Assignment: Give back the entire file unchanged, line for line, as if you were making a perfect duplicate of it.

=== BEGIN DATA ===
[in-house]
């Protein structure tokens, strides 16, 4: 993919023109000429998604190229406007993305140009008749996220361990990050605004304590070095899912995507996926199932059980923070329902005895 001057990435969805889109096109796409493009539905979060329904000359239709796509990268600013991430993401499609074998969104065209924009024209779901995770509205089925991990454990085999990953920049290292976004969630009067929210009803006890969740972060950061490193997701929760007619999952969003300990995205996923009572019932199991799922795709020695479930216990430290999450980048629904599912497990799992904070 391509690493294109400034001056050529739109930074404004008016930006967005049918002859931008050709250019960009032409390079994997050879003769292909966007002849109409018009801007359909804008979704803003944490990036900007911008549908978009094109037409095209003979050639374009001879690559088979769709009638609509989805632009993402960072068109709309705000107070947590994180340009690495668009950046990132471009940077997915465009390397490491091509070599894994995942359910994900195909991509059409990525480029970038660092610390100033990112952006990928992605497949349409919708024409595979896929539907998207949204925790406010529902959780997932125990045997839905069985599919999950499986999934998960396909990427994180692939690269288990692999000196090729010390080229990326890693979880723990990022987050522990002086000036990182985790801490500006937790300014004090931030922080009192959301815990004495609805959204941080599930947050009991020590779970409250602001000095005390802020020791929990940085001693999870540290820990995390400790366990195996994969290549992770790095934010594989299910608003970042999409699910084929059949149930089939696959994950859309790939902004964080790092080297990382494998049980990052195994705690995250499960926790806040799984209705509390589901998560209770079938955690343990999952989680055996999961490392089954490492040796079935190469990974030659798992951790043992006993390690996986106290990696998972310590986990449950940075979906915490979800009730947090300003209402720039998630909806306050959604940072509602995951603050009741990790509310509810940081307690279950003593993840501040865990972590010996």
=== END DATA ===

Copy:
[in-house]
């Protein structure tokens, strides 16, 4: 993919023109000429998604190229406007993305140009008749996220361990990050605004304590070095899912995507996926199932059980923070329902005895 001057990435969805889109096109796409493009539905979060329904000359239709796509990268600013991430993401499609074998969104065209924009024209779901995770509205089925991990454990085999990953920049290292976004969630009067929210009803006890969740972060950061490193997701929760007619999952969003300990995205996923009572019932199991799922795709020695479930216990430290999450980048629904599912497990799992904070 391509690493294109400034001056050529739109930074404004008016930006967005049918002859931008050709250019960009032409390079994997050879003769292909966007002849109409018009801007359909804008979704803003944490990036900007911008549908978009094109037409095209003979050639374009001879690559088979769709009638609509989805632009993402960072068109709309705000107070947590994180340009690495668009950046990132471009940077997915465009390397490491091509070599894994995942359910994900195909991509059409990525480029970038660092610390100033990112952006990928992605497949349409919708024409595979896929539907998207949204925790406010529902959780997932125990045997839905069985599919999950499986999934998960396909990427994180692939690269288990692999000196090729010390080229990326890693979880723990990022987050522990002086000036990182985790801490500006937790300014004090931030922080009192959301815990004495609805959204941080599930947050009991020590779970409250602001000095005390802020020791929990940085001693999870540290820990995390400790366990195996994969290549992770790095934010594989299910608003970042999409699910084929059949149930089939696959994950859309790939902004964080790092080297990382494998049980990052195994705690995250499960926790806040799984209705509390589901998560209770079938955690343990999952989680055996999961490392089954490492040796079935190469990974030659798992951790043992006993390690996986106290990696998972310590986990449950940075979906915490979800009730947090300003209402720039998630909806306050959604940072509602995951603050009741990790509310509810940081307690279950003593993840501040865990972590010996």